Credit scores get talked about a lot and seem mysterious, but they all follow some basic rules. Consumer Reports notes that many people don’t know the ins and outs of credit scores, but that this number (which ranges from 350 to 850) can determine how much interest you’ll pay for many things, whether you can get credit, and even if you can get a job or new apartment! Basically, your credit score is composed of 5 factors: how much of your available credit you’re using, how good your payment history is, how long you’ve had credit, how much credit you’ve applied for recently, and the variety of debt you have.
Document and Institution Terms
One of the most frustrating things is going to one place or having one form, and being told you need to go to another place, or fill out another form! Here are some common terms about personal finance documents and institutions.
Banks are institutions that hold money, sometimes lend money, and are regulated by the state and federal governments. All reputable banks should be FDIC insured. The Federal Deposit Insurance Corporation protects consumers if a bank fails. Many banks also offer notary services for their customers, as well as safe-deposit boxes.
Estate planning documents vary based on personal situations, but there are 4 basic documents everyone should have so that in the event of your death or incapacitation, your loved ones will know your wishes and be able to act on your behalf.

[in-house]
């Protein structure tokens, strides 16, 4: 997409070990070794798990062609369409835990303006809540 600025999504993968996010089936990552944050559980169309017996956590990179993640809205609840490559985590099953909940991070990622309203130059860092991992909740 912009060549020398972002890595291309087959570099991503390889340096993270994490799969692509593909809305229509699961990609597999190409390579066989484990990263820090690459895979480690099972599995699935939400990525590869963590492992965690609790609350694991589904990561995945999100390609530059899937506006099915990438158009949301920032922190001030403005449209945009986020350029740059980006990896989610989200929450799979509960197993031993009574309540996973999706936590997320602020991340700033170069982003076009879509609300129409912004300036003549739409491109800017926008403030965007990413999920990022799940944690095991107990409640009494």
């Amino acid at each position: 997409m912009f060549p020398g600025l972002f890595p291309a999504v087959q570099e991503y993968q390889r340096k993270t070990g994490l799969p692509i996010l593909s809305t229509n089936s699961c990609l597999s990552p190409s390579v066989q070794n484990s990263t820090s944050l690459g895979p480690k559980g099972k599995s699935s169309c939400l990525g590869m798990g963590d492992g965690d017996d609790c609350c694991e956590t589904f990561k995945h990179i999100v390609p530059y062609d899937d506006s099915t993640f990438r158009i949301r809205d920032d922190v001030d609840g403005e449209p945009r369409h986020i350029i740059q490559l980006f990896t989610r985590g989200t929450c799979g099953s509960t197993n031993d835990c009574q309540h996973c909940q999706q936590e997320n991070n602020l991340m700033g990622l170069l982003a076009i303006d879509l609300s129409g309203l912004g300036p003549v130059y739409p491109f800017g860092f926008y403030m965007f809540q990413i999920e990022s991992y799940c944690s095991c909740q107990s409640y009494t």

A living will allows an agent you choose (can be a family member, friend, or spouse) to make decisions based on your wishes about end of life care, such as life support or hospice.
A will states how you want your assets distributed after your death.
A durable power of attorney gives someone else the power to make legal decisions on your behalf if you are absent or incapacitated.
A healthcare power of attorney allows someone to make decisions about your healthcare if you are unable to do so.
No one likes to think about death or tragedy, but these documents are crucial. They are also generally easy and affordable to have done!
For more information on personal finance terminology, see these additional resources:
- The Financial Dictionary examines various definitions: Financial dictionary
- The CFA Institute has a glossary of terms: CFA glossary
- FINRA discusses how credit scores work: How your credit score impacts your financial future
- The National Business Education Association offers persona finance advice: Economics and personal finance